"HARPERS FERRY STATION"
The historic wood-frame depot, which was designed in 1894 by architect E. Francis Baldwin for the Baltimore & Ohio Railroad (B&O). Baldwin, a Baltimore resident, built 136 train stations and more than 500 other buildings during a 50-year career. He also designed the former B&O station in Rockville, Md., which no longer serves passengers but sits adjacent to the current rail station there.
The station is part of the Harpers Ferry National Historic Park, which was added to the National Register of Historic Places on October 14, 1979. Throughout the years, the depot has been altered many times and moved from its original location overlooking the scenic confluence of the Shenandoah and Potomac Rivers in 1931, as a part of a series of railroad improvements, and now sits on part of the old Armory foundations. Designed in an age when it was deemed appropriate to shield women from the male population, the original station had two waiting rooms: the women’s with the fireplace and the men’s on the other side of the ticket office.
Today, the station is opened primarily for MARC commuter passengers. National Park personnel open and close the waiting area for touring daily, and the structure also contains two accessible bathrooms, a MARC ticket office, meeting room and an exhibit room in the former women’s waiting room.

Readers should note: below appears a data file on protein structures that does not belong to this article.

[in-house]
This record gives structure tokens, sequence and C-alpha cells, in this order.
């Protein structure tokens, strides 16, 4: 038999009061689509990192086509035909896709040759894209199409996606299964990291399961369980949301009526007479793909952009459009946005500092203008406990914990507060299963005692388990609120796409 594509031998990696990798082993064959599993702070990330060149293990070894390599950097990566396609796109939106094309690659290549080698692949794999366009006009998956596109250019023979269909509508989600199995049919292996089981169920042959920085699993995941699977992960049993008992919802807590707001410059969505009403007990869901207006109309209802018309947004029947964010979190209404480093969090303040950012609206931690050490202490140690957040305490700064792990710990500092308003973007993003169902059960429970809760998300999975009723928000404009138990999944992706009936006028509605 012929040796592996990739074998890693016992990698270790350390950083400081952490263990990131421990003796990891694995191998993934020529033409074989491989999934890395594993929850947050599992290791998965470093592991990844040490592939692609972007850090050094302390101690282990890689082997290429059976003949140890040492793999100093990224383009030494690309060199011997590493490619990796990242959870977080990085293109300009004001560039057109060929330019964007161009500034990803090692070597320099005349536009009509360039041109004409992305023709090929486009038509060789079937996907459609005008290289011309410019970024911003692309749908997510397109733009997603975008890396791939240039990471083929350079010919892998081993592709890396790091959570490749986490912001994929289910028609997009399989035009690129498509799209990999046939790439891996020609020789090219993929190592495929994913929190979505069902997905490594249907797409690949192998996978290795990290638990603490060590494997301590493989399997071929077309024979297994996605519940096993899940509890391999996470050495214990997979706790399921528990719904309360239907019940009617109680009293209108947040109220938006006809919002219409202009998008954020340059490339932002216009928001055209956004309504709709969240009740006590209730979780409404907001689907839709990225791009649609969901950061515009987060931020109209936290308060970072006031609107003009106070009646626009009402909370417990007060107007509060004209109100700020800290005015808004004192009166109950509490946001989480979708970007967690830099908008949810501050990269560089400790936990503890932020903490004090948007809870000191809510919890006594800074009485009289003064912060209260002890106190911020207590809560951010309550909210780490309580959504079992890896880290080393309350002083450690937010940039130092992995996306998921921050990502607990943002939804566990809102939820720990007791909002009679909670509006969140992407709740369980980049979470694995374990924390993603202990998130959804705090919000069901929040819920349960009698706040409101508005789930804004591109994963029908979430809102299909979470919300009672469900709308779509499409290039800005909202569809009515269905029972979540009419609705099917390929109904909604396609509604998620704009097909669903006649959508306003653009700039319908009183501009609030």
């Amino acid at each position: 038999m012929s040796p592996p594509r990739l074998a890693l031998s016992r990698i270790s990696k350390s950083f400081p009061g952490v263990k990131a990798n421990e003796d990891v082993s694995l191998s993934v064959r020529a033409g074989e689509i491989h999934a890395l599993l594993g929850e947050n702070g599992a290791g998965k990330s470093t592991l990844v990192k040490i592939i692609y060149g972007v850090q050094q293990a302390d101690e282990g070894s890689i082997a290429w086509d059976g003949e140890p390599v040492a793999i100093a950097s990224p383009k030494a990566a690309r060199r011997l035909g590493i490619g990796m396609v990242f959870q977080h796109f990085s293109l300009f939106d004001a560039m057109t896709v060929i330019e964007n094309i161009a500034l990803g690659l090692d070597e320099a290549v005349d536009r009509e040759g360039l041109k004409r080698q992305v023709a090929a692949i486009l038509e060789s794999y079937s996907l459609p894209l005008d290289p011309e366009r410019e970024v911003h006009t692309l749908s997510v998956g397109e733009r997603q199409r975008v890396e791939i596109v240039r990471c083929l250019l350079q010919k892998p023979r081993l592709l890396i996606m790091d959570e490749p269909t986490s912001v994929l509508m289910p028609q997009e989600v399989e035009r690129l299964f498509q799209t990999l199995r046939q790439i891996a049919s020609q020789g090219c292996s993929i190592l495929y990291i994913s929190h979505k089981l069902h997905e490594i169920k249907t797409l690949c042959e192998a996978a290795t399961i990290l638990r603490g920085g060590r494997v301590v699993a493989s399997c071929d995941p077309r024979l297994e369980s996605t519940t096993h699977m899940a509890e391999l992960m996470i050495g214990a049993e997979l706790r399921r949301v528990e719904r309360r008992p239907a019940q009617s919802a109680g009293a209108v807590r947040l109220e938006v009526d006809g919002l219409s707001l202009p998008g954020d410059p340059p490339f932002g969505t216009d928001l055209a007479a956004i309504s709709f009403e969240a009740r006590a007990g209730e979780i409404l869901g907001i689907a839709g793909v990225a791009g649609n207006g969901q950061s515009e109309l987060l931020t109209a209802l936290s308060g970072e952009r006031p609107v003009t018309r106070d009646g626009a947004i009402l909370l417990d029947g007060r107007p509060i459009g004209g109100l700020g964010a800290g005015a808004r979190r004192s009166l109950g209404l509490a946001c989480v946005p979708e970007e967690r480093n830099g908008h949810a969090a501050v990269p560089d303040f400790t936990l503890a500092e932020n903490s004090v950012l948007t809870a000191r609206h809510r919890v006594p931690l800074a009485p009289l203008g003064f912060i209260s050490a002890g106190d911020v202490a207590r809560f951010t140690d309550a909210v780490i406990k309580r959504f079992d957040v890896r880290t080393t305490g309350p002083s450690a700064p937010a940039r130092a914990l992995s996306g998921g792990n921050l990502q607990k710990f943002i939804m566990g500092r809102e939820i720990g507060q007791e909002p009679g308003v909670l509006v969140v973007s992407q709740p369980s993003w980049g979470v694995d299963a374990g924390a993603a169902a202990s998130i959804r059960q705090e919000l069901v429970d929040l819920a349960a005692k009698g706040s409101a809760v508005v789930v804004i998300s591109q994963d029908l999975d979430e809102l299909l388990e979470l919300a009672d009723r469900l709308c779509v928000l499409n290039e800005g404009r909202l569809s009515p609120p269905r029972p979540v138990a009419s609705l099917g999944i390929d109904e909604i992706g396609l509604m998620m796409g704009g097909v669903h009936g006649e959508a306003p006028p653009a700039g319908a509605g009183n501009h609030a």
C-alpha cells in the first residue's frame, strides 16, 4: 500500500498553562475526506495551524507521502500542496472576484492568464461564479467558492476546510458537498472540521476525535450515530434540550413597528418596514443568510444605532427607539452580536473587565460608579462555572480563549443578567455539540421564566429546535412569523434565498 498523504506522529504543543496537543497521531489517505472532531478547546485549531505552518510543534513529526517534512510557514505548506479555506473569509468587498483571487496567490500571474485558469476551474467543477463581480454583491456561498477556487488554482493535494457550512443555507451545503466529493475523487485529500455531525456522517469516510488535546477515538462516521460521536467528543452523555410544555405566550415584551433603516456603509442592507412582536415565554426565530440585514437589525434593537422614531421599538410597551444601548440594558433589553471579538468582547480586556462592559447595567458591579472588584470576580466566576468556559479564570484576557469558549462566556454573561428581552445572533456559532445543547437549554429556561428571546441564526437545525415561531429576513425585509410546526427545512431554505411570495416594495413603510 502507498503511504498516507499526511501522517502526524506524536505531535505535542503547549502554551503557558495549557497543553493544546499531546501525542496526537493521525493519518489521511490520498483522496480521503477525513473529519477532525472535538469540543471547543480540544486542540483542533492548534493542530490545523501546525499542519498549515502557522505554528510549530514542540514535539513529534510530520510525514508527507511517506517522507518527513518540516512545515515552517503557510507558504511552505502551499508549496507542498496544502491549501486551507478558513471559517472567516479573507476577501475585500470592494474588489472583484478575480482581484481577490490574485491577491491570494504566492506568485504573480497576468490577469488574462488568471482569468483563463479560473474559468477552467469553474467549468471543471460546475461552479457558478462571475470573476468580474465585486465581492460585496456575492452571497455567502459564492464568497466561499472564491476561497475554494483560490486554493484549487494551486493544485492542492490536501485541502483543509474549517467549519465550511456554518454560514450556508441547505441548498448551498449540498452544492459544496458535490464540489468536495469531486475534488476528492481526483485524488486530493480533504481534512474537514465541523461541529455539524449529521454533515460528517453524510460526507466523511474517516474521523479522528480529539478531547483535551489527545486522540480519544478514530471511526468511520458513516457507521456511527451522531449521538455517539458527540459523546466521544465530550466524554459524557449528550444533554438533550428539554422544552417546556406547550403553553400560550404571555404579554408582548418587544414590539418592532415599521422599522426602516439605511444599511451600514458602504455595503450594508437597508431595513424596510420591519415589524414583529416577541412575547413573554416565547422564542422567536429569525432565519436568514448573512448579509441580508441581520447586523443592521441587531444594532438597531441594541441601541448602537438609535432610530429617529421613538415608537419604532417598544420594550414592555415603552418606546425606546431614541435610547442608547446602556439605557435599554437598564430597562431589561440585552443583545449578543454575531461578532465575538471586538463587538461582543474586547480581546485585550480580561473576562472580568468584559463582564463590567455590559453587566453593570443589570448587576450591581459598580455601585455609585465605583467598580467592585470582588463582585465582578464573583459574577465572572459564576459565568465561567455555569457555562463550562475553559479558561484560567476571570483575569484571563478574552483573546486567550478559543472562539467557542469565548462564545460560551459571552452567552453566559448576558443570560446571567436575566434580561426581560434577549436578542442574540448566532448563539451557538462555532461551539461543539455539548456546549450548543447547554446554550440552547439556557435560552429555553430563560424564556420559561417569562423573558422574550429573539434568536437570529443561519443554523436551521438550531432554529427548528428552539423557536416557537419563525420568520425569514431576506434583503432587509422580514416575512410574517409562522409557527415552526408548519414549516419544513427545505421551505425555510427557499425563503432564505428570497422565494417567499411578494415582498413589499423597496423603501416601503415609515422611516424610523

While passenger rail traffic declined in the middle of the 20th century, the station remained in service. However, the structure fell into disrepair and was named to the Top 10 Most Endangered Stations in America list in 1999. Following four decades of on-again, off-again negotiation, the station and grounds of the U. S. Armory were transferred to the National Park Service in 2001 and restoration of the station began.
Finally, on April 30, 2007, town mayor James Addy rededicated the station following its $2.2 million renovation. The late Senator Robert Byrd of West Virginia had secured $1.89 million in federal funding as state funding to bring the project to fruition. Lumus Construction of Woburn, Mass., was the main contractor for the restoration project.
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An ongoing and growing collection of photos that IMHO reveal the awesome, but seldom seen beauty of the railroad world because most of us don't get out after sundown. From dusk to dawn, lights are on! (And I continue to find new "Lights In The Night"!)